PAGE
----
Crete is one of the few strongholds of longevity in the world –and it’s the diet of its people that’s responsible for that. Largely unchanged since Minoan times, the Cretan diet is based on the produce of the land and the sea: Fruit, vegetables, whole grains and pulses, loads of olive oil, honey, sheep and goat cheese, some wine and raki and on rarer occasions fresh seafood and meat. Nowadays the famed Cretan nutrition finds an excellent manifestation at Ntounias at the village of Drakona some 18 km away from Chania. Way up in the countryside, on the slopes of the White Mountains, this is more than just a quaint, little taverna surrounded by stunning views. Owned and run by Stelios Trilirakis and his family, this is a paradigmatic Cretan gastronomy centre where everything is homegrown –Stelios has his own orchard and even his own cows– and home-cooked in traditional cookware, over a wood fire.
No wonder a favourite of the savvy locals, a visit to Ntounias, which involves the added bonus of a scenic drive through Therisso gorge, is one of the most memorable things to do when you visit Chania in the winter.
The storied Samaria Gorge might be off-limits at this time of year, but if you find yourselves in Chania in the winter, there are plenty of other attractive hiking options. Nature enthusiasts with an interest in history will enjoy the easy and incredibly scenic 8km hike from Imbros to Komitades. Traditionally this was how people travelled from the south part of Crete to Chania, while this route also played a significant role in World War II.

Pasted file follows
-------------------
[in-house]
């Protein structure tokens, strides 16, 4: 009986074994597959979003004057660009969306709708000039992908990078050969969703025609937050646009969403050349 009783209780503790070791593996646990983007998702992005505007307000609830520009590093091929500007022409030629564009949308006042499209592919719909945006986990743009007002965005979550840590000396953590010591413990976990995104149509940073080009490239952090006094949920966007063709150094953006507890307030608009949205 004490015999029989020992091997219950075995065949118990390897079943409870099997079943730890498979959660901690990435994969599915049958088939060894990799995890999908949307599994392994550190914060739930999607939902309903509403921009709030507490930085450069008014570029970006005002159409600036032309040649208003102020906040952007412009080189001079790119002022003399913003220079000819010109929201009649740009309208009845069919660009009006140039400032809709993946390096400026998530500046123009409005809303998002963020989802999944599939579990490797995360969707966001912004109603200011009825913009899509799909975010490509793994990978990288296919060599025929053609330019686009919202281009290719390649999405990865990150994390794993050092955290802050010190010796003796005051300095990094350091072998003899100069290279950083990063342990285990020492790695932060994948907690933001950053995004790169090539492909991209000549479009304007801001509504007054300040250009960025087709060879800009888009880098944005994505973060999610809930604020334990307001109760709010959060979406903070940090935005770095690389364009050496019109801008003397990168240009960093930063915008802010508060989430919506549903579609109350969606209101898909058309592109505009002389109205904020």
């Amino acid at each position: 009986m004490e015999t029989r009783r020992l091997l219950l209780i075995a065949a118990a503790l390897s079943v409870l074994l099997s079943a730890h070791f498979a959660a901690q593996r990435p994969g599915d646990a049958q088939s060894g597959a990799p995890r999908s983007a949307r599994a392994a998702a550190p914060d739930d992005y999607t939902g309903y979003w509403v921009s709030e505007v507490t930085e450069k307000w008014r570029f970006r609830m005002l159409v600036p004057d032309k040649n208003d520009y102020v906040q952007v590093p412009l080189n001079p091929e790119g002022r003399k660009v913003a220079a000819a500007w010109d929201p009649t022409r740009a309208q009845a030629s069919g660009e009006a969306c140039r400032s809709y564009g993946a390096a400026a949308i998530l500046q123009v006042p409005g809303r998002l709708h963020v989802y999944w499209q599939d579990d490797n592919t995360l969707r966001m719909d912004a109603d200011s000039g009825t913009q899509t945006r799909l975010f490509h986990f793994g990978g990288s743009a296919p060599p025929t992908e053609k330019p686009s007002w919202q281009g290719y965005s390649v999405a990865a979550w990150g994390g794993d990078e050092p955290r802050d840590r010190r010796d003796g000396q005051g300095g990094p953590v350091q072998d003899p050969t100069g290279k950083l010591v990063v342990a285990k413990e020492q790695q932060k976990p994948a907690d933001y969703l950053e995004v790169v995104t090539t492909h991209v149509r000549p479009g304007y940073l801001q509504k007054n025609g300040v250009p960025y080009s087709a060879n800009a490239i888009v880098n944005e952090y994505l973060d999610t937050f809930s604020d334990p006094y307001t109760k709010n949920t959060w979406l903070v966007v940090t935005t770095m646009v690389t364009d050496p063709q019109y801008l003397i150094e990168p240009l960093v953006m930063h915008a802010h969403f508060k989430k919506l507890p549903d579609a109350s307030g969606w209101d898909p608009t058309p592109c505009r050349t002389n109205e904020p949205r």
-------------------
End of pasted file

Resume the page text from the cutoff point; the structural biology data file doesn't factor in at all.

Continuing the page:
Indeed there are many hikes in Crete, even in the offseason, of varying degrees of difficulty and for different levels of skill.
Explore virgin beaches
How about having Crete’s paradisiacal beaches all to yourself? These uber photogenic shores that are every year featured in the world’s top travel magazines are packed in the high season. But in the winter you can enjoy the iconic beauty of Balos, Elafonissi or Seitan Limania with nary a selfie stick in sight. Without the strong, northern summer winds, even the sea is calmer in the winter and swimming is quite bearable too, as the temperature does not easily fall below 14 °C.
Wave sports lovers can moreover surf or kitesurf in Chania in the winter: The waves in Falassarna go up to three meters, and the windless conditions that often prevail at this time of year are ideal for surfing.
You might not even be aware of the skiing scene in Crete, but there is one and it’s rapidly gaining momentum. Inaugurated by a handful of local pioneers, ski mountaineering – a sport that combines mountain climbing and skiing is nowadays practised on the snowy peaks of the White Mountains, Dikti and Psiloritis from mid-January until mid-April. Alpine ski is not for the faint-hearted and you need to come prepared with the right equipment, but the whole experience will certainly recompense those who dare. Plus there is some lively apres ski activity, with mountain refuges playing host to snow enthusiasts and their friends.
At the Oscar Suites & Village, a family-style, family-run hotel complex of studios, apartments, and suite in Agia Marina-Platanias, just 9km from Chania, we love the place we are lucky enough to call home. With a view of showcasing its year-round delights to the world, we have rounded up some of our favourite things to do in Chania in the winter. This list is nevertheless far from exhaustive. Stay tuned to our blog for more tips and insights!